in particular you cannot describe qualia to someone by saying it is the width or pitch, or color of something, or that it has width or pitch or color as attributes, or that it is that thing which conveys these attributes.

in analogy, what you are asking is arguably like trying to classify the light (qualia) in a room (your brain) by the attributes of the objects in the room; for example by suggesting there are various dimensions to light, such as the width and height of the bed, or the number of drawers in the open closet, etc...

so, I believe it is better to ask which kinds of perceptions seem to have associated qualia, and what are the relationships between these different kinds of perceptions.


since we cannot describe qualia, we cannot know its attributes, and therefore, the answer to your questions is still "we don't know".

  • I like your light/room analogy. I agree that it's possible to count and measure objects in the room (activities of brain regions) all day without necessarily getting any closer to understanding light (qualia) itself. But there may be certain observations that do give us some clues. For instance, if we can bring a prism into the room, we might observe different wavelengths that get separated. To achieve that "prism", one might look carefully for the presence of "scattering" and see what sort of naturally-occurring "glass" facilitates that scattering. – kartik_subbarao Apr 4 '15 at 13:51
  • @kartik_subbarao, what is your idea for a natural prism? – nir Apr 4 '15 at 19:16
  • I don't know. Perhaps with advances in nanotechnology, we will be able to more precisely track the propagation of signals in the brain, and this will allow us to observe "scattering". Or perhaps something entirely different :-) – kartik_subbarao Apr 5 '15 at 0:18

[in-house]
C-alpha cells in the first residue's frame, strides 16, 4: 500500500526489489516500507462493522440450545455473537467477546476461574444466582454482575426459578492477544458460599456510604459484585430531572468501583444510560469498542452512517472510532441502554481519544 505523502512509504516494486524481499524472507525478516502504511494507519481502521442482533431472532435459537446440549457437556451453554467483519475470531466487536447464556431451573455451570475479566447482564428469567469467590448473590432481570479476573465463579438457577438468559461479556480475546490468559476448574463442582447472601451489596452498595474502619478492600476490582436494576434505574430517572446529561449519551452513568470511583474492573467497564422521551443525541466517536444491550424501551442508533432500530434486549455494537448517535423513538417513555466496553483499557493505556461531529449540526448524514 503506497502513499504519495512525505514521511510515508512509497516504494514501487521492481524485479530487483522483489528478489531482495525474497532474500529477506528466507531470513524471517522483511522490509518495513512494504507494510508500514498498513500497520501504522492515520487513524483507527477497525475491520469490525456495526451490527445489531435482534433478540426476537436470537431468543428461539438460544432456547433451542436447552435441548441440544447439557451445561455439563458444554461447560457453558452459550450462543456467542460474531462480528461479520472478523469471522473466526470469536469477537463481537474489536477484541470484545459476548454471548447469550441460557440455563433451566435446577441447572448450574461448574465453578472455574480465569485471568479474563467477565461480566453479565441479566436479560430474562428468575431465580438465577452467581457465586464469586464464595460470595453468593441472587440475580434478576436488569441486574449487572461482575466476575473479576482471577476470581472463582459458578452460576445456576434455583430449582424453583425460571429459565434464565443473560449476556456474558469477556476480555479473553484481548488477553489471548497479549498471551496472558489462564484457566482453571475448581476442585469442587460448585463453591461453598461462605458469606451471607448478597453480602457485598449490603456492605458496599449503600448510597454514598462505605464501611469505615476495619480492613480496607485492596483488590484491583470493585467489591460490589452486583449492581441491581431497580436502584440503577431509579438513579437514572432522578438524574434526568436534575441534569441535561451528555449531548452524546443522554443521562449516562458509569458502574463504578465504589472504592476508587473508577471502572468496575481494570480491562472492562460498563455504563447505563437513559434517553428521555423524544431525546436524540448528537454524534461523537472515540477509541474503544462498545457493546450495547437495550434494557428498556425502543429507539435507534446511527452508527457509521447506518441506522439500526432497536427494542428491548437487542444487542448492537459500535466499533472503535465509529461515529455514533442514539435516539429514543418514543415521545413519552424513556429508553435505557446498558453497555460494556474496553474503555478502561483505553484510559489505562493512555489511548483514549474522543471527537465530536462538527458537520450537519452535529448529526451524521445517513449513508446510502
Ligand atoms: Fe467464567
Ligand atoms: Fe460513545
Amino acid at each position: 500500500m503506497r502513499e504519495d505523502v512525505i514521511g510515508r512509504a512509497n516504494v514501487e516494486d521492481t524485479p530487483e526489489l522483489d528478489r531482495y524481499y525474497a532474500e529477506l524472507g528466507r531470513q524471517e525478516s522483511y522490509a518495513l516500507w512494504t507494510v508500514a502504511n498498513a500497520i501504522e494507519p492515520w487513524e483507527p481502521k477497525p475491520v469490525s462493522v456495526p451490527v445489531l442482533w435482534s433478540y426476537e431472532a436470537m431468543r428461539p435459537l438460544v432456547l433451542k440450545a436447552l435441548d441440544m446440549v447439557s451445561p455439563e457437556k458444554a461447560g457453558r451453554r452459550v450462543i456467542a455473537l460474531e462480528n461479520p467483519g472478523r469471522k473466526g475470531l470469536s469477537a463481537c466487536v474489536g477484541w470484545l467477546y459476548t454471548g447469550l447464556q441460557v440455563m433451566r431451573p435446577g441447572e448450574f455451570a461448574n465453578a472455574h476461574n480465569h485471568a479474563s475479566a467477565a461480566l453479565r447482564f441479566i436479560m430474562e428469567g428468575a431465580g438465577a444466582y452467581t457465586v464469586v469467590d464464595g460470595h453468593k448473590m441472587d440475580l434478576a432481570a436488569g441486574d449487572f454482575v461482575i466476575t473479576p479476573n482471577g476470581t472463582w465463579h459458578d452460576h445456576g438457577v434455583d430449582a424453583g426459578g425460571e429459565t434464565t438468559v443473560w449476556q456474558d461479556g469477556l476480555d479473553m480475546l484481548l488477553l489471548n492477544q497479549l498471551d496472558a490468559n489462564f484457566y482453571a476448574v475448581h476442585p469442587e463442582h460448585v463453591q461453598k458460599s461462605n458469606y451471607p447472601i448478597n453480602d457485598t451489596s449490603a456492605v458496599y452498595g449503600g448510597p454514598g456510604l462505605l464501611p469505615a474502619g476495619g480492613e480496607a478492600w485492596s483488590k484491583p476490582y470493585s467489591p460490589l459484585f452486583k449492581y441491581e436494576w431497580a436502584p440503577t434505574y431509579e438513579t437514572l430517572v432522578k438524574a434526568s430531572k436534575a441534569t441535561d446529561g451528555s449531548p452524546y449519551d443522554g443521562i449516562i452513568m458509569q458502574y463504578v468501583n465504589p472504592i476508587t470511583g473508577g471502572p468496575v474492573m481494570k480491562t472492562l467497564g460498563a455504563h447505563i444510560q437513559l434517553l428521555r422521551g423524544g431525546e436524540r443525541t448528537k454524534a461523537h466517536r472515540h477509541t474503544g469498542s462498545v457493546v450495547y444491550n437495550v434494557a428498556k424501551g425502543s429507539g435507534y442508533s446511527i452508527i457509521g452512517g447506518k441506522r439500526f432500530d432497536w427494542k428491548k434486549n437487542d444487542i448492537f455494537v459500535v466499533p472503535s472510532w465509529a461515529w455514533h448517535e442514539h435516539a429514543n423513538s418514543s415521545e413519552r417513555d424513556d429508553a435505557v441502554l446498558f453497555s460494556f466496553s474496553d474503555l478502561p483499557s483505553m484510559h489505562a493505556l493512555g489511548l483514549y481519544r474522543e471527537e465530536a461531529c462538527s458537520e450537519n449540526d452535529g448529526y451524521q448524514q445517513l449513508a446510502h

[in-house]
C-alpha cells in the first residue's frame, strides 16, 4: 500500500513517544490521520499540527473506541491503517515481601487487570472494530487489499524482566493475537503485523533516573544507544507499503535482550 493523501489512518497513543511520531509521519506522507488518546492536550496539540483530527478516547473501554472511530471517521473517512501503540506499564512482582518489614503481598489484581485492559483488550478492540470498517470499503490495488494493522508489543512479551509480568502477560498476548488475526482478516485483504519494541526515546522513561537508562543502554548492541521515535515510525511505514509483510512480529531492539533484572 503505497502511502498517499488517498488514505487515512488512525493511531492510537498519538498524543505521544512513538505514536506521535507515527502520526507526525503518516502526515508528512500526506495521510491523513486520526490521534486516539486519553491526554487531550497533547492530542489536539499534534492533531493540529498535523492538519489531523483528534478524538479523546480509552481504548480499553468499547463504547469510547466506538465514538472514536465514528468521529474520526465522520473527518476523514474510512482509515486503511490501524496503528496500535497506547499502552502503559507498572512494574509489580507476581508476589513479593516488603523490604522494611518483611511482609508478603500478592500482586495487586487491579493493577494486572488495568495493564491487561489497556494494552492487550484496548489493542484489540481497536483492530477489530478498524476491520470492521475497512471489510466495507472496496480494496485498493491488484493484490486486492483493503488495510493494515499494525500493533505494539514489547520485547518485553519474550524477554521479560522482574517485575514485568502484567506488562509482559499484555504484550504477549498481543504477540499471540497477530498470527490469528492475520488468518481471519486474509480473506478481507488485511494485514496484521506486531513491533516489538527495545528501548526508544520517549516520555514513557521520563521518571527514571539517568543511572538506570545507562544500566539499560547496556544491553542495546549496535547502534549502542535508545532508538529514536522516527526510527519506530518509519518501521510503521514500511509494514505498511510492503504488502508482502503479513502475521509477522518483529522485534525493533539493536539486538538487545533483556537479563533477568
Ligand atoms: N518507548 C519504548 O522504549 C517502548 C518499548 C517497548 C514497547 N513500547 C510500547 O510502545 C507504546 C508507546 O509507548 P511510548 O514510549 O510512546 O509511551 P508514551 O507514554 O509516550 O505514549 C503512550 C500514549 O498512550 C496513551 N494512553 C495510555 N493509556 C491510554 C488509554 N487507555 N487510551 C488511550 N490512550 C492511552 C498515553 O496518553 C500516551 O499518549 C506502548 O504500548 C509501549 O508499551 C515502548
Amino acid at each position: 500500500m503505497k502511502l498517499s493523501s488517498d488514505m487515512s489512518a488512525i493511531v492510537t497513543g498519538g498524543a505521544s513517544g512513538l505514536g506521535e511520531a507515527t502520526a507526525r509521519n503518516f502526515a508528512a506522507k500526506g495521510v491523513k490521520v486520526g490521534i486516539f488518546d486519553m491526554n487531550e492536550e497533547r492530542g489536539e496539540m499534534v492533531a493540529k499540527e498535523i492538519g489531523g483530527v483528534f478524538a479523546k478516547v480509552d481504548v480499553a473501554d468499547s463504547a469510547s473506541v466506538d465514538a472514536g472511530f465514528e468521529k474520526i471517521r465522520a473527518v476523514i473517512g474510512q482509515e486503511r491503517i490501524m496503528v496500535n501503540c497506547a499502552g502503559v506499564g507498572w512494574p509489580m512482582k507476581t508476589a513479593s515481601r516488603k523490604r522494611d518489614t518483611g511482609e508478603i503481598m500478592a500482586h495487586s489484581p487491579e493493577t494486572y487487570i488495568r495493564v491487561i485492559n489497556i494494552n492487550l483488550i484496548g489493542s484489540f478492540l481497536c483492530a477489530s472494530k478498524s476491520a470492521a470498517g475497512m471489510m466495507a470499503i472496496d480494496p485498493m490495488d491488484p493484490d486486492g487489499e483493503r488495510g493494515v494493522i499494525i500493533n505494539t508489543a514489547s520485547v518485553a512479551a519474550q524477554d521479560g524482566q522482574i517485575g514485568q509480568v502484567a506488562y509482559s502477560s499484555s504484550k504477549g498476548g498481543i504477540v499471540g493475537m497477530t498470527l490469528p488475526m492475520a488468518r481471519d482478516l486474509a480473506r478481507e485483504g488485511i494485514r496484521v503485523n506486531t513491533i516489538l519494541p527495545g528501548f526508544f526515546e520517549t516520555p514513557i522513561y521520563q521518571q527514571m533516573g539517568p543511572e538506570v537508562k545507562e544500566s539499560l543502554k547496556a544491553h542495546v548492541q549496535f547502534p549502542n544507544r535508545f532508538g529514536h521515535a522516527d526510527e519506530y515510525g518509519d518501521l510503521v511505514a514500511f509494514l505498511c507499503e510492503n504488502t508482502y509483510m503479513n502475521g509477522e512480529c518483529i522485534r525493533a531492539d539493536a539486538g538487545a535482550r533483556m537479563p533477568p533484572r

• @kartik_subbarao, one potential "prisim" or "scattering" is to investigate why some people are sure they have qualia of one attribute but not similarly sure if they have qualia for another; for example if I am looking at objects in a scene, I am certain that I have qualia of their color, but I am not sure if I have or don't have qualia of their number. – nir Apr 6 '15 at 8:26
  • That's an interesting approach. By looking at qualia closer to the edge of conscious/subconscious awareness (like numerosity) alongside more apparent qualia like color, it might give us clues about how qualia bloom into awareness, and allow us to trace them back to a possibly common source. – kartik_subbarao Apr 6 '15 at 13:19
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There may very well be, see Nagels essay on what it is to be like a bat; but it's a condition of our finite existence that we cannot transcend our conditions of sense; hence we can only imagine them, or speculate on them.

This leads to a pointed question: suppose there was an animal one of whose senses wasn't contiguous with ours - ie it had an additional sense - how could we determine it?

  • We could determine it if there was sufficient correlation to something that we can measure/alter with our senses. For example, we can investigate an animal's sense of magnetoception by creating local magnetic fields and observing the animal's behavior relative to those magnetic fields: en.wikipedia.org/wiki/Magnetoception – kartik_subbarao Apr 1 '15 at 21:14
  • Sure; but that isn't what I was getting at; I mean do they sense it as an additional colour? – Mozibur Ullah Apr 2 '15 at 8:47
  • Or as warmth? In all these examples, I'm using as you pointed out our own notions of sense - not a new additional one that is discontinuous with our own; ie not an extension. – Mozibur Ullah Apr 2 '15 at 8:49
  • Ok -- I see that question as being different than this one. I'm asking what makes the senses within a person qualitatively different from each other. I'm not asking why one can only feel one's own senses and not "another's senses". – kartik_subbarao Apr 2 '15 at 16:10
  • Ok, I misunderstood the intention of the question – Mozibur Ullah Apr 3 '15 at 11:53
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The senses are qualitatively different by definition

That's exactly what makes a sense: receive stimuli that are qualitatively different.

If we look at two example stimuli that are detected by the same sense, we would say they are not qualitatively different.
If two stimuli detected by different senses are said to be qualitatively different.